Linux 3.18 To Add Support For Firmware Core Dumps To User-Space
Written by Michael Larabel in Linux Kernel on 8 October 2014 at 08:03 AM EDT. Add A Comment
Besides Greg KH sending in the USB changes for Linux 3.18 he also sent in the driver core changes for the 3.18 merge window. With the driver core patches this time around is a notable change for benefiting developers to ultimately better debug wireless and GPU driver issues.

Added to the driver core interface is a new device coredump class. This new generic kernel interface can be used for dumping firmware "core dumps" to user-space over sysfs. This is primarily intended for wireless and graphics drivers (among other potential drivers of hardware that deal a lot with firmware blobs) to implement so they can dump their hardware firmware state to assist in debugging complicated issues where it could be within the firmware code.

Johannes Berg of Intel who worked on the device coredump class wrote in his kernel patch series:
Many devices run firmware and/or complex hardware, and most of that can have bugs. When it misbehaves, however, it is often much harder to debug than software running on the host.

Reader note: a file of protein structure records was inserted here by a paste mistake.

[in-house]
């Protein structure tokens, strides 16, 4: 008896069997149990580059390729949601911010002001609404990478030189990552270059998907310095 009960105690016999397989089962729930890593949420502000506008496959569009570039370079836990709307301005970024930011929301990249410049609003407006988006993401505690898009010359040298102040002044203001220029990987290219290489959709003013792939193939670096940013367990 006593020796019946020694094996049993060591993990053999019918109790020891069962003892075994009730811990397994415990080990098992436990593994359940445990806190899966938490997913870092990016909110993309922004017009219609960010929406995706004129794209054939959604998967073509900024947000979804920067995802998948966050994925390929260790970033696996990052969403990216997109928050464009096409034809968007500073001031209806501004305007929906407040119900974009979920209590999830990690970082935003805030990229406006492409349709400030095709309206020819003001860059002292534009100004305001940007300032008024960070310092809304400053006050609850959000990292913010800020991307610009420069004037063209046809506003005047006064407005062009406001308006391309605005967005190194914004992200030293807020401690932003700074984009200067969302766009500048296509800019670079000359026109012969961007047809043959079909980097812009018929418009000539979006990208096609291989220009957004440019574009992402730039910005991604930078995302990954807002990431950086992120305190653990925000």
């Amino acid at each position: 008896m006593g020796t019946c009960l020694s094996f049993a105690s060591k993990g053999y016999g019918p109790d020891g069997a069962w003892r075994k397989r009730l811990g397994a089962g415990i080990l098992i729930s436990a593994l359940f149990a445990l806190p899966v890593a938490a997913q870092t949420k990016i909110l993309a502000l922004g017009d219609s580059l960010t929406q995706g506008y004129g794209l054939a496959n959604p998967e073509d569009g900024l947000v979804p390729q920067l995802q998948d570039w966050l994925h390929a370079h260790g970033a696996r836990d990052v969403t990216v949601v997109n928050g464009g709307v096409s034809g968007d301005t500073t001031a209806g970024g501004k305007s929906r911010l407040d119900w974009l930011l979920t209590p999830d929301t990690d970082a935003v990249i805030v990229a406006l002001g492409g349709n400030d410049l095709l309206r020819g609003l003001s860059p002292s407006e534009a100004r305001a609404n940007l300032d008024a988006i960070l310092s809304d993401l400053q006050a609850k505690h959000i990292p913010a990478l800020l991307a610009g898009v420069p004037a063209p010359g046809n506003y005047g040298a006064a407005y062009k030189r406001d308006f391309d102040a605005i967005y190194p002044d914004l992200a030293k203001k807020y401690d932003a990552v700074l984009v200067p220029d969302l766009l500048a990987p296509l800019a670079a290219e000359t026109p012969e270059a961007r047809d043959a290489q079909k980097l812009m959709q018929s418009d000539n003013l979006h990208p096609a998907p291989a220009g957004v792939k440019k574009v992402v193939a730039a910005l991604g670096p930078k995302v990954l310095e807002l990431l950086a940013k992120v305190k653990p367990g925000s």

Introduce a "device coredump" mechanism to allow dumping internal device/firmware state through a generalized mechanism. As devices are different and information needed can vary accordingly, this doesn't prescribe a file format - it just provides mechanism to get data to be able to capture it in a generalized way (e.g. in distributions.)

Note that generalized capturing of such data may result in privacy issues, so users generally need to be involved. In order to allow certain users/system integrators/... to disable the feature at all, introduce a Kconfig option to override the drivers that would like to have the feature.

Now for the Linux kernel hardware drivers to make use of this new interface... The driver core pull request for Linux 3.18 can be found on the kernel mailing list.
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Michael Larabel is the principal author of and founded the site in 2004 with a focus on enriching the Linux hardware experience. Michael has written more than 20,000 articles covering the state of Linux hardware support, Linux performance, graphics drivers, and other topics. Michael is also the lead developer of the Phoronix Test Suite, Phoromatic, and automated benchmarking software. He can be followed via Twitter or contacted via

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